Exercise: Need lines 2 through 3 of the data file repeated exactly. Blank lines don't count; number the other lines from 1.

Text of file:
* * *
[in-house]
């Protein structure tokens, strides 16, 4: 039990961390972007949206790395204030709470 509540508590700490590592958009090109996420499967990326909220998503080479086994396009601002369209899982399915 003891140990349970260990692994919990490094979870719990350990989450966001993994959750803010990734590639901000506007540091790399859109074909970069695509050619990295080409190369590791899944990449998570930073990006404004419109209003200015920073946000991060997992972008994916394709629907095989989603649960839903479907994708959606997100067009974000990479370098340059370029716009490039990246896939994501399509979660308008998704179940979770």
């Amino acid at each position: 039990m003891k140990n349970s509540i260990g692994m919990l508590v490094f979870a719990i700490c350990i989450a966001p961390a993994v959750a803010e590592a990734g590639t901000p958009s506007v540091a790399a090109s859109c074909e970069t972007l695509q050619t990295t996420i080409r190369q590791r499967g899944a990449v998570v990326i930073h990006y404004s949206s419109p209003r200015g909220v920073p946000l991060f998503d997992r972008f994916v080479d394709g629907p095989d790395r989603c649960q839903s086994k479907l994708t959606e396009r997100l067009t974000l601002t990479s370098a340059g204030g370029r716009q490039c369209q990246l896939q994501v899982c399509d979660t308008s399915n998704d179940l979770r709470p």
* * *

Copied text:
């Protein structure tokens, strides 16, 4: 039990961390972007949206790395204030709470 509540508590700490590592958009090109996420499967990326909220998503080479086994396009601002369209899982399915 003891140990349970260990692994919990490094979870719990350990989450966001993994959750803010990734590639901000506007540091790399859109074909970069695509050619990295080409190369590791899944990449998570930073990006404004419109209003200015920073946000991060997992972008994916394709629907095989989603649960839903479907994708959606997100067009974000990479370098340059370029716009490039990246896939994501399509979660308008998704179940979770």
């Amino acid at each position: 039990m003891k140990n349970s509540i260990g692994m919990l508590v490094f979870a719990i700490c350990i989450a966001p961390a993994v959750a803010e590592a990734g590639t901000p958009s506007v540091a790399a090109s859109c074909e970069t972007l695509q050619t990295t996420i080409r190369q590791r499967g899944a990449v998570v990326i930073h990006y404004s949206s419109p209003r200015g909220v920073p946000l991060f998503d997992r972008f994916v080479d394709g629907p095989d790395r989603c649960q839903s086994k479907l994708t959606e396009r997100l067009t974000l601002t990479s370098a340059g204030g370029r716009q490039c369209q990246l896939q994501v899982c399509d979660t308008s399915n998704d179940l979770r709470p």